New investments in cross-border transmission lines could well turn out to be very expensive for provinces in Canada--particularly in view of the proposed large expansion of private generation and the relatively small proportion of electricity that can now be exported through existing transmission lines. Since for the most part the wires will still remain in the public sector in Canada, it will very likely be the public that will be paying for the expansion of the system--primarily to meet the requirements of the private sector and the export markets.
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Developing a private electricity system within an integrated North America market creates huge problems. One is related to the relentless increase in the sheer size of the electricity markets and the distances over which electricity is transported. The electricity grids between Canada and the U.S. serve two main purposes: one is to ensure the reliability of the system, and the other is to permit trading of electricity. But the main issue in the creation of continent-wide markets is the extent that the objectives of trade itself will override other significant domestic objectives of delivering electricity: the social objectives of equity, low costs, regional development, Aboriginal rights, reliability, and conservation. As trading areas extend thousands of miles across the continent, efficiencies are lost, reliability of the system is compromised, and meeting local needs can be superseded by the lure of large incomes from exports.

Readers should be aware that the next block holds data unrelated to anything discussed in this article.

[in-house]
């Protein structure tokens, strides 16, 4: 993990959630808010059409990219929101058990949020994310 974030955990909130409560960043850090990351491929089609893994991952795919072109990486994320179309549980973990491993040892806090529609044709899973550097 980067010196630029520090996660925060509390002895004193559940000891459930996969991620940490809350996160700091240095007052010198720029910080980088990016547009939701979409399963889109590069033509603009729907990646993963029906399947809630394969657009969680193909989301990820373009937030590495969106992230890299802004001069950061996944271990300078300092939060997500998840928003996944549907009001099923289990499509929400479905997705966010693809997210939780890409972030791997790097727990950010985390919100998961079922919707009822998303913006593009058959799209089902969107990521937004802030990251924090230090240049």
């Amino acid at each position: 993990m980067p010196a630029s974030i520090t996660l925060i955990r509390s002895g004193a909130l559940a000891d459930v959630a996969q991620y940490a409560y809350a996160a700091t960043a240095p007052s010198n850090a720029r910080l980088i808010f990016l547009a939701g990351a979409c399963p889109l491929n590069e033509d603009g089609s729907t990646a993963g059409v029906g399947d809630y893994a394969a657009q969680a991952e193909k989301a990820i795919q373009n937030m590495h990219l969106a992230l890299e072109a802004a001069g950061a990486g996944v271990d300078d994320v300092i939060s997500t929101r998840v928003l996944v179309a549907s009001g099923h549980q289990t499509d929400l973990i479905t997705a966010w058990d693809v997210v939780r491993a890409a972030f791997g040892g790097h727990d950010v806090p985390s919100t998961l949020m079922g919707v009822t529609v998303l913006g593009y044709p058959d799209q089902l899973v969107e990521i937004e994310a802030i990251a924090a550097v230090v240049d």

A second problem created by the restructuring of the electricity sector is the startling increase in electricity trading by corporations that do not produce electricity, but buy and sell it to take advantage of different prices in different areas of the continent. While Enron’s trading needs brought about the North American system redesign and the new rules to facilitate traders, its initiatives have taken a life of their own long after its activities have been discredited.
A third problem related to restructuring comes from the attempts to deregulate some parts of the electricity business (generation), while retaining the monopoly aspects of other aspects (transmission and distribution). The technology of transmission has not changed its characteristic as a natural monopoly, mainly because the construction of a transmission system is complex, expensive, and does not efficiently allow for competing transmission lines. The result is a hybrid system with a competitive market in electricity generation that encourages increased supply, coupled with a limited and monopolistic transmission system. The bottlenecks that are created then tend to limit the expansion of the generation market and thus increase the unreliability of the system itself. It is this problem that is most crucial in overcoming the barriers that now exist to a continent-wide electricity market.